- 2009 - July - 29th -

ARRA grant to help City combat homeless issues on two fronts

Max Marbut

“It’s wonderful to see the smiles on your faces. You all know you’re getting money. The first ARRA money is hitting Jacksonville and we’re excited.”

That was how Wight Greger, director of the City’s Housing and Neighborhoods Department, greeted about two dozen representatives from nonprofit organizations at a meeting Tuesday at the Ed Ball Building. The group was gathered to hear details and disbursements regarding more than $2.7 million of American Recovery and Reinvestment Act (ARRA) funds that will be used to combat homelessness in Duval County. The grant comes from the United States Department of Housing and Urban Development’s Homeless Prevention and Rapid Re-Housing program (HPRP).

“These funds will allow us to help persons affected by the current economic crisis and to provide assistance resources targeted to serve households most at need and most likely to achieve stable housing,” said Greger.

The program is designed to focus on two groups, she added: people who are in housing but at risk of losing it because they can’t pay rent or utility bills and homeless people who need temporary assistance to obtain and retain housing.

Financial assistance will be available to pay rent, security and utility deposits and utility charges for up to 18 months. Funds will also be available for moving costs and temporary housing at a hotel or motel for up to 30 days if no shelter beds are available.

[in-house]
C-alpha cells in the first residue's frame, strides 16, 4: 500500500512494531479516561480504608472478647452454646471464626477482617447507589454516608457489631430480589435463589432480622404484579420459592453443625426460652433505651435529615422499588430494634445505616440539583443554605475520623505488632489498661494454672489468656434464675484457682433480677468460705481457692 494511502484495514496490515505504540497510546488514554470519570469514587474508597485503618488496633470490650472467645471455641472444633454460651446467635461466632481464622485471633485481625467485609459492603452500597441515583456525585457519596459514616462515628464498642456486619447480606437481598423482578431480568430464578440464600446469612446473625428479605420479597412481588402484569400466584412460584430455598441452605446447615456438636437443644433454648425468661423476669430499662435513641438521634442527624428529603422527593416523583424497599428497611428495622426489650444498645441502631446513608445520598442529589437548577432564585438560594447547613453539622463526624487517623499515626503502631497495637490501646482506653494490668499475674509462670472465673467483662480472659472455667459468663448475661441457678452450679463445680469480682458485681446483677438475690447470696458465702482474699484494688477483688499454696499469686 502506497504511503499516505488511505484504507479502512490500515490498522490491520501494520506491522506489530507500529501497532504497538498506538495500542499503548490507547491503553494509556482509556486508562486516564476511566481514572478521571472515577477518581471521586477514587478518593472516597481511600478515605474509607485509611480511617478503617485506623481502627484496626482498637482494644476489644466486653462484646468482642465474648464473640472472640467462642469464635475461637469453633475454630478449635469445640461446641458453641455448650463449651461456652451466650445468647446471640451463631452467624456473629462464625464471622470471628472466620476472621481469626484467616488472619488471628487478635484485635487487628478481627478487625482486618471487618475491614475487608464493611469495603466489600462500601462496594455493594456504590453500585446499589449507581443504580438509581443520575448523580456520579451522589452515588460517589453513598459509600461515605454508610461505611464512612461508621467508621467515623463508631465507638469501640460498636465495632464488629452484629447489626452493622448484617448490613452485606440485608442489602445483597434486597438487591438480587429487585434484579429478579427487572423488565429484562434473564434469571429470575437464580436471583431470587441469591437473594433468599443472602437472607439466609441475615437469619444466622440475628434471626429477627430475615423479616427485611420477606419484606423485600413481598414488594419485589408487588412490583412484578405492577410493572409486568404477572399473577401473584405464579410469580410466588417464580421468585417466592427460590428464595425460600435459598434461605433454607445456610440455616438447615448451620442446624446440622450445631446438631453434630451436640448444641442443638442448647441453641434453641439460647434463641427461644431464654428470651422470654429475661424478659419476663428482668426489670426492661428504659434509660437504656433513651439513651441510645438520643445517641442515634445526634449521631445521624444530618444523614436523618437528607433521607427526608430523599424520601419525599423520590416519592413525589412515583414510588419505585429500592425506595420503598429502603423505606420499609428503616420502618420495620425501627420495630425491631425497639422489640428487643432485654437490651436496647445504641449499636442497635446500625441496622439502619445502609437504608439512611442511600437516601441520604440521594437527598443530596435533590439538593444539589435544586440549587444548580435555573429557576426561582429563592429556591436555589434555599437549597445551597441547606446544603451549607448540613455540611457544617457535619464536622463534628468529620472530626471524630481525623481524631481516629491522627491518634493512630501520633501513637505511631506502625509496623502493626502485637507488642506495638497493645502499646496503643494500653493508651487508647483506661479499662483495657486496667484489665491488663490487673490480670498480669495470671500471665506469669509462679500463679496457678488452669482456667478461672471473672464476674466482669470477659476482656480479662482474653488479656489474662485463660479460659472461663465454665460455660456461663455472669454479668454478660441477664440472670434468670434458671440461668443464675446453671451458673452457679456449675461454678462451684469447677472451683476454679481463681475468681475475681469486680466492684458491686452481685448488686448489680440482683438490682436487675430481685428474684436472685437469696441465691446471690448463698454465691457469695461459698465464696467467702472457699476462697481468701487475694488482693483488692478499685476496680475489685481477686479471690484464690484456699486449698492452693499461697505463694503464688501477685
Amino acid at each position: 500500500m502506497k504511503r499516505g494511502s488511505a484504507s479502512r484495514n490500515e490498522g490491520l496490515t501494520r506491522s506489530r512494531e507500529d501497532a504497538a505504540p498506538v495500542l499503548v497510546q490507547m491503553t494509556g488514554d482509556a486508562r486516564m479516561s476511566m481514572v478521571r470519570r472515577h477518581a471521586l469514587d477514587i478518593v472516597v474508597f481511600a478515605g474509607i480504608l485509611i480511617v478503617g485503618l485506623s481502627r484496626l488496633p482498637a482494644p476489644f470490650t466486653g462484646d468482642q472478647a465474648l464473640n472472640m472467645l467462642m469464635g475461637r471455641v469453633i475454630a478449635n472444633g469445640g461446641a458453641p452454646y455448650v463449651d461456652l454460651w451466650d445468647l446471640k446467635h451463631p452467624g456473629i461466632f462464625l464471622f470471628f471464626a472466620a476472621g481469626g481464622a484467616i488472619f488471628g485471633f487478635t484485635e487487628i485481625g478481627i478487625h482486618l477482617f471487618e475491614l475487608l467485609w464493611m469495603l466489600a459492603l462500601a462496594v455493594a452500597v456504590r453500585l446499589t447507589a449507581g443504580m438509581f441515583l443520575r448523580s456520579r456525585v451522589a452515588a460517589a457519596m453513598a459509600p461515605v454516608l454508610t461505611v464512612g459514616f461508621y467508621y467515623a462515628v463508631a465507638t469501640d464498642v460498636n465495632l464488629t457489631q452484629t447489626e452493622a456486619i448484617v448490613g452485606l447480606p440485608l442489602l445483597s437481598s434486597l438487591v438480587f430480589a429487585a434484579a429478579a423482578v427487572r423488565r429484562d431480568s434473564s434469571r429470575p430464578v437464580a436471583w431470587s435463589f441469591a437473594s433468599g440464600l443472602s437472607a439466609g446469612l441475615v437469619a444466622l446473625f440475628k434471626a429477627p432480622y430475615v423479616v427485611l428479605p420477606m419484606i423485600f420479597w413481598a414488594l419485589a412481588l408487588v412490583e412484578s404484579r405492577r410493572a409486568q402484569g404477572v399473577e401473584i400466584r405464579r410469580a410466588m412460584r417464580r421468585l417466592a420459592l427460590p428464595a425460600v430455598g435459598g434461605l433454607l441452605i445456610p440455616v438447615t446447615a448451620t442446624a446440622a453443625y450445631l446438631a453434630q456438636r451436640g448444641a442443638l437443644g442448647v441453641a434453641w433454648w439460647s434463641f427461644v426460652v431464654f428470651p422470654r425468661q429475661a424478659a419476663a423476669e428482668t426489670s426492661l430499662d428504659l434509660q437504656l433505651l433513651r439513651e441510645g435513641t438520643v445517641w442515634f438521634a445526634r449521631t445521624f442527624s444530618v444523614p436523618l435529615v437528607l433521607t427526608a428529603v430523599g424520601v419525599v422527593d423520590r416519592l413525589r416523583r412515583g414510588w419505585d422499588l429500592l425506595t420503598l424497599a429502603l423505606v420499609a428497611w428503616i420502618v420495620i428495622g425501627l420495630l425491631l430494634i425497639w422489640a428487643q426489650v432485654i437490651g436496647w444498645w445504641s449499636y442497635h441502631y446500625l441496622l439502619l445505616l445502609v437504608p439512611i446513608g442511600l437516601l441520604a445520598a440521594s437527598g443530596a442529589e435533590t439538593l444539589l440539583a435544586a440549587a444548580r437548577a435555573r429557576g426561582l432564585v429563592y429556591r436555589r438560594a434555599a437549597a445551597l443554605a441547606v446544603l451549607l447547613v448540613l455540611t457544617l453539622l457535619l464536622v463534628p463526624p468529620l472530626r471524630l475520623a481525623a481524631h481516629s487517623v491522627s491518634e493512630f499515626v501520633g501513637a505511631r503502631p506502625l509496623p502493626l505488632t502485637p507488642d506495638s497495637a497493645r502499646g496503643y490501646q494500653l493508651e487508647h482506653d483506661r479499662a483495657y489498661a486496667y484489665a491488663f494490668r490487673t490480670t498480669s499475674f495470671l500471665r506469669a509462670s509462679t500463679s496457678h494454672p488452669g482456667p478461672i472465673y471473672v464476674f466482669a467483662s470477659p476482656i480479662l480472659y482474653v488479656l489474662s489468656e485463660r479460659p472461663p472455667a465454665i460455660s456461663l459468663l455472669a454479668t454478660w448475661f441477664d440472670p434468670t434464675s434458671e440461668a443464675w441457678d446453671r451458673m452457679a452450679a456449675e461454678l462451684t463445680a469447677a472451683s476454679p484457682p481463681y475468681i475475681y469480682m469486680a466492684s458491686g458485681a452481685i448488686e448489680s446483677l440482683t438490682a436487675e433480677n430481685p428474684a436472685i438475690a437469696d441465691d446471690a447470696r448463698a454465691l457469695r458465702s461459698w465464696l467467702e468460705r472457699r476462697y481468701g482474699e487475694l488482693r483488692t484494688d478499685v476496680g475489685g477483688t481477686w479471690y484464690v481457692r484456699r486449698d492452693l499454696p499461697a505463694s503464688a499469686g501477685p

In terms of relocation and stabilization services, HPRP can cover the costs of case management, housing search and placement, legal services related to landlord-tenant actions and credit repair.

“We want program participants to be knowledgeable about money management,” said City Human Services Planner Mamie Henderson.

Costs related to homelessness which may not be funded by HPRP include mortgage payments, credit card bills, food, clothing, car repair, transportation or travel costs, pet care or work and education-related materials other than financial literacy education.

More than $400,000 of the total grant will be used for data collection and evaluation and administrative costs. The United Way is tasked with creating a centralized intake system that will connect potential clients and service agencies.

“We’ve been talking about getting a better-coordinated system for some time,” said United Way Vice President of Community Impact Melanie Patz. “The system works for some but not for all and funds are dwindling while need is increasing.”

She compared the current evaluation protocol for qualifying for assistance to playing the lottery.

“If you’re persistent you can get assistance but if you’re not you may not,” she said.

In addition to developing a shared database accessible to all agencies involved in the program, United Way will also provide training and technical support for those using the new system.

Greger said the cost of data collection and reporting involved with HPRP is greater than with other federal programs because of the public scrutiny applied to the “stimulus funds” issue.

She also pointed out that while HPRP funds may be expended over a three-year period, Jacksonville’s nonprofits need to be more aggressive in getting the money on the street. Not only is the need great, she said, but also, “When funders give you money and then don’t see it being used, they ask questions like ‘Don’t you know what to do with the funds?’ or ‘Don’t you have systems in place to spend it?’ The better Jacksonville can show need through expenditures the more likely we are to get more money if it’s available.”



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